A revisit from my prior post. I just purchased yet another bike from Craigslist. I just can’t pass up a good deal! Anyway, we corresponded prior to the meeting on the rules of social engagement, we both followed the rules and everything went very smoothly.  I felt the more comfortable with the social distancing. We never came within ten feet of each other, I used a bleach wipe before I got in my truck and wiped down the bike once I got home. That t was 2 weeks ago. Maybe it was an overkill of precautions but, is was worth the effort for prevention and a good transaction.

    in reply to: Clipless or flat pedals for enduro? #360090

    I am having a debate with myself and I agree with all the above comments. I know Shimano makes a flat pedal clipless option but, the flat pedal side sucks. Someone needs to find a way to make a good flat pedal combination so the rider can choose based upon the terrain without having to stop and swap pedals.

    I passed up two great bike deals on Craigslist in my local area. I was even in a small bidding war on one but, decided that venturing out to an unfamiliar location meeting a stranger was not worth the risk. I have purchased a few parts and clothing accessories online from stores and private parties and just let them sit for a week in my workshop before opening the package. Of course, I wash my hands after handling the box and the goods inside. So far, I have not had any issues.

    in reply to: Should I Build My Own MTN bike #307976

    My last two bikes were five to eight years old at time of purchase. I purchased them for the frames, stripped them down and rebuild them from the frame up. I totally enjoyed the experience and I know my bikes capabilities extremely well as a result. In my opinion, if you are up for an adventure have approximately $1000+, a few months of part time parts searching and construction efforts, you can have an awesome bike with the components that you want. Note, there will be some trial time and money costs but, the end result will be highly satisfying. Assuming you have the time and desire the experience.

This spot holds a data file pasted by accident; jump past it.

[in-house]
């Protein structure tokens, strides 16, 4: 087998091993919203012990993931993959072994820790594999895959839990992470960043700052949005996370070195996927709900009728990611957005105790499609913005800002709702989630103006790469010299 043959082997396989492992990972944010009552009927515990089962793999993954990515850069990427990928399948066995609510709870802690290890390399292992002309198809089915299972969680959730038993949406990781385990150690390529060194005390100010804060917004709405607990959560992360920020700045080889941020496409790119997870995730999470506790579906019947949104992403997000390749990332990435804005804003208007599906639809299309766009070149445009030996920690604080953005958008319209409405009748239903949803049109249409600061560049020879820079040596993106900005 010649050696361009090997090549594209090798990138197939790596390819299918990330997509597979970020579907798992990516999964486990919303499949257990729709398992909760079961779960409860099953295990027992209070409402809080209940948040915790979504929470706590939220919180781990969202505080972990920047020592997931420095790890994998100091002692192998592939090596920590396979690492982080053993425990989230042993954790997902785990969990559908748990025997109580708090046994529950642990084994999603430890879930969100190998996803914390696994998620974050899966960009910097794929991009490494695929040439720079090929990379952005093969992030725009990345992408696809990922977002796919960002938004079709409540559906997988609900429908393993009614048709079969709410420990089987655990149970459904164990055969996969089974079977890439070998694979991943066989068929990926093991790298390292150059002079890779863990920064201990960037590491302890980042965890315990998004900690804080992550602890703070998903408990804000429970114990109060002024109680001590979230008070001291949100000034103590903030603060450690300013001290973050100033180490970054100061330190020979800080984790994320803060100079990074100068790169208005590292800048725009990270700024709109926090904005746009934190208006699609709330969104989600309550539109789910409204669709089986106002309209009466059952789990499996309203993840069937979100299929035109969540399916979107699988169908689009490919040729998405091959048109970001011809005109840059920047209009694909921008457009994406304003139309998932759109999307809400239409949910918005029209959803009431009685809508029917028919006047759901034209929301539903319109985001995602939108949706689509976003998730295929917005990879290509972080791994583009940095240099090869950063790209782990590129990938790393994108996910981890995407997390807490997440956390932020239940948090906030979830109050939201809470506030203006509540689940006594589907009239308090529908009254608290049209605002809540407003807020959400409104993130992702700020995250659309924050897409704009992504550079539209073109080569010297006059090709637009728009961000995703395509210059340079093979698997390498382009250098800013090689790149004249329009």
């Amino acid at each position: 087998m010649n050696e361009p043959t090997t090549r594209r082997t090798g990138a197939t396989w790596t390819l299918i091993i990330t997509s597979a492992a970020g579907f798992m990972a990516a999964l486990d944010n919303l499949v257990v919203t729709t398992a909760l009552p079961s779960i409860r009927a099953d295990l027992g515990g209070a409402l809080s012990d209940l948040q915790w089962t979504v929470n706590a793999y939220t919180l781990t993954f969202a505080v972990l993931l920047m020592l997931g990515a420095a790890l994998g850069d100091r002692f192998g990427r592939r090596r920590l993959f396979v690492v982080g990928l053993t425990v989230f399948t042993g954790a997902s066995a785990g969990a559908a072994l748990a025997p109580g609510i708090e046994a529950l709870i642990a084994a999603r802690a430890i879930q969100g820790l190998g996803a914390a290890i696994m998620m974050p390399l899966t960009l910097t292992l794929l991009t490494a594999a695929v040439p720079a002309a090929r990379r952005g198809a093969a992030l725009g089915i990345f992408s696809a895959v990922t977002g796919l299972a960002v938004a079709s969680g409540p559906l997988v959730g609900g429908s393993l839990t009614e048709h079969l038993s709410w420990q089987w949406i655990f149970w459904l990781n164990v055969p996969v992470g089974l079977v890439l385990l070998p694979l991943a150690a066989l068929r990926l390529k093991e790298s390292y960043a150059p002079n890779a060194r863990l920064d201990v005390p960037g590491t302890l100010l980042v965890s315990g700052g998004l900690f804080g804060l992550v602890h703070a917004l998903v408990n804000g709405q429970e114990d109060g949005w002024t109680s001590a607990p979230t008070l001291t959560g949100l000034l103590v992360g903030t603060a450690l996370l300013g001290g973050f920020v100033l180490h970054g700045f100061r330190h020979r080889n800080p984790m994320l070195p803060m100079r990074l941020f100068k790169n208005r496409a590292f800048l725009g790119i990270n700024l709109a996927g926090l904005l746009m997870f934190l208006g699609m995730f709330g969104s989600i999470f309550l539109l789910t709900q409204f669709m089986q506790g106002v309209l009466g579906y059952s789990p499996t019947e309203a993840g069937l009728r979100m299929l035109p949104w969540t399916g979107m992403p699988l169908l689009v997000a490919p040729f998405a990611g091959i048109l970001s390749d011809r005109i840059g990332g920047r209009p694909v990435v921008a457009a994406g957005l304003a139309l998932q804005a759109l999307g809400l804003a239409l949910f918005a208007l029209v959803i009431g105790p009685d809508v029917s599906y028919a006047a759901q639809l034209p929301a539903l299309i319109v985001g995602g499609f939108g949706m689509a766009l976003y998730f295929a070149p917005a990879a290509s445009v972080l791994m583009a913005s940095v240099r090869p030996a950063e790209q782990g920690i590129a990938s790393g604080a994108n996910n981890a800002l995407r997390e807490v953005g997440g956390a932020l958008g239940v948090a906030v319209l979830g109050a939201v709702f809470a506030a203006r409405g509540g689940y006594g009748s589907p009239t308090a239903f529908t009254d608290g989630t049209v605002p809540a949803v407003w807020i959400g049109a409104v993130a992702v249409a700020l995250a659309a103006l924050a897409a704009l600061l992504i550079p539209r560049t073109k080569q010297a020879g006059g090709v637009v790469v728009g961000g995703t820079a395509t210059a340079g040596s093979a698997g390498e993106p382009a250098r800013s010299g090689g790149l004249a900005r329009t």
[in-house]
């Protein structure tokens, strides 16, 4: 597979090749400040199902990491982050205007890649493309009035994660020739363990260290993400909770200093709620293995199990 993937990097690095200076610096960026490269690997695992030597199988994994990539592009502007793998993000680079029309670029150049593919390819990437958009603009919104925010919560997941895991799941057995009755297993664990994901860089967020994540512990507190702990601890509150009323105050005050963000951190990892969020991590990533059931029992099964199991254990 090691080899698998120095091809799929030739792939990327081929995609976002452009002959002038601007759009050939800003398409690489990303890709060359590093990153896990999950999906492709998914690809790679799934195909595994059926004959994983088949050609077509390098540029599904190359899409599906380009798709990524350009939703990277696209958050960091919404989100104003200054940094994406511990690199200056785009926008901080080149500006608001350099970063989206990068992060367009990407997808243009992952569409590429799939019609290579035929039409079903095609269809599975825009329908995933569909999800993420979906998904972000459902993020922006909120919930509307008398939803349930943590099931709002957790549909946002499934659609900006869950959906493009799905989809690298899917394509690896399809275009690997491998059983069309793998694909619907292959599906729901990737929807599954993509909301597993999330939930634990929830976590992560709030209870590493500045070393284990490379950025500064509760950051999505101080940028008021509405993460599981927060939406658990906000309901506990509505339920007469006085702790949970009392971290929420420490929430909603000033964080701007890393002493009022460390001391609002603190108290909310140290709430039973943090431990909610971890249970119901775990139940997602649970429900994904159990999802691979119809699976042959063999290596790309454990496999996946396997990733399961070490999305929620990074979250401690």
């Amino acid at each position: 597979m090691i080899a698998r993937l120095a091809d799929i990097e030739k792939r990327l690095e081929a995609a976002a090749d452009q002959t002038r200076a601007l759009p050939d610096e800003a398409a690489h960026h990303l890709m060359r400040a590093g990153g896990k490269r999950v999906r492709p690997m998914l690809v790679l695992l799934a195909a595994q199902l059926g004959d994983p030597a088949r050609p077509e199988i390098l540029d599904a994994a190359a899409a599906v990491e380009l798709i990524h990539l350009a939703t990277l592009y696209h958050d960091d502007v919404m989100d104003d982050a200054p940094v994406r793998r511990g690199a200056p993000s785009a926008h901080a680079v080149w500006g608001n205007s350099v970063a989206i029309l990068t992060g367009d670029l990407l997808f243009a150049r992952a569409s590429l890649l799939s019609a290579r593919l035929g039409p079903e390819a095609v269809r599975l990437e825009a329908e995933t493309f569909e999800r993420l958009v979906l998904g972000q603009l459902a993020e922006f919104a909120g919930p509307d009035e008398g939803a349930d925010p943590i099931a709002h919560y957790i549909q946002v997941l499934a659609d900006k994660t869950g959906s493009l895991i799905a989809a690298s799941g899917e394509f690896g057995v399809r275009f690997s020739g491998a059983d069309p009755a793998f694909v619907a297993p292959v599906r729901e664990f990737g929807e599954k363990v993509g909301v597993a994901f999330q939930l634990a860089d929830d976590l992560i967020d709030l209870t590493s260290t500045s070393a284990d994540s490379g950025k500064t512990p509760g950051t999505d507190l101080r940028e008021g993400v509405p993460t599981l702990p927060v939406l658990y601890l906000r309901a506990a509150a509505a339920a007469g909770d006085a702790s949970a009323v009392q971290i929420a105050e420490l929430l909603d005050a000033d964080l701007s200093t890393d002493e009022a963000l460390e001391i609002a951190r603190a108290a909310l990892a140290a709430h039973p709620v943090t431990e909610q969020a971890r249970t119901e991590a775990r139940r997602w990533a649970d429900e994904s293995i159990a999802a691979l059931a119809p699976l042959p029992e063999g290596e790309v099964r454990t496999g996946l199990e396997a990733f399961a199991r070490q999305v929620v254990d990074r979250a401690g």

in reply to: Any gay bikers out there? #304452

    Your question is a bit arrogant.  It’s like asking are there any Christian bikers or are there any Latin bikers or are there any physically challenged bikers, etc. What difference does it make if you enjoy the trails?

    in reply to: winter fitness #304365

    I live outside of Charlotte NC in the rolling hills of the Piedmont. December, January and February are not as cold as they are wet. I do some mud riding but, also get out on the roads that have the steepest hills that I can find to to stay fit. I primarily use my XC bike in these ‘wet’ months and my trail bike the rest of the year.

    in reply to: Buying a Second Bike #304155

    You have a very good trail/enduro bike. Unless you are interested in gravel/road/hybrid or downhill competition, save your money.

    in reply to: Chain skips #304087

    Are you sure your chain is the correct length and the correct size for your cassette? My initial guess is that your chain is too long.

    You have a good bike to start with but…

    In my opinion, it depends on your mechanical aptitude. You can find out how to do most upgrades and repairs on YouTube but, you will need the right tools, ability and passion to do it right.

    It is always good to connect with your LBS. If you truly get into mountain biking, you are going to need a relationship with them. Frame condition, wheel/tire, brakes and suspension condition are the most complex to comprehend and extremely important for your safety. Since you are a newbie, the LBS is your best and safest option. However, you do need to learn about bike care and maintenance because, there will come a day when you are out on the trails and a failure will occur. The more you know about repairs and functionality, the better off you will be.

    FYI, I have been an MTB rider for over 25 years, have a degree in mechanical engineering and still visit my LBS a few time a year for parts, new bike model test drives/purchases and advice.  Just make sure your LBS has a good history with mountain bikes!

    PS, your LBS typically has a very good network for used bikes too, when you are ready for an upgrade.

    Cheers for you and welcome to the trails!

Viewing 20 posts - 1 through 20 (of 125 total)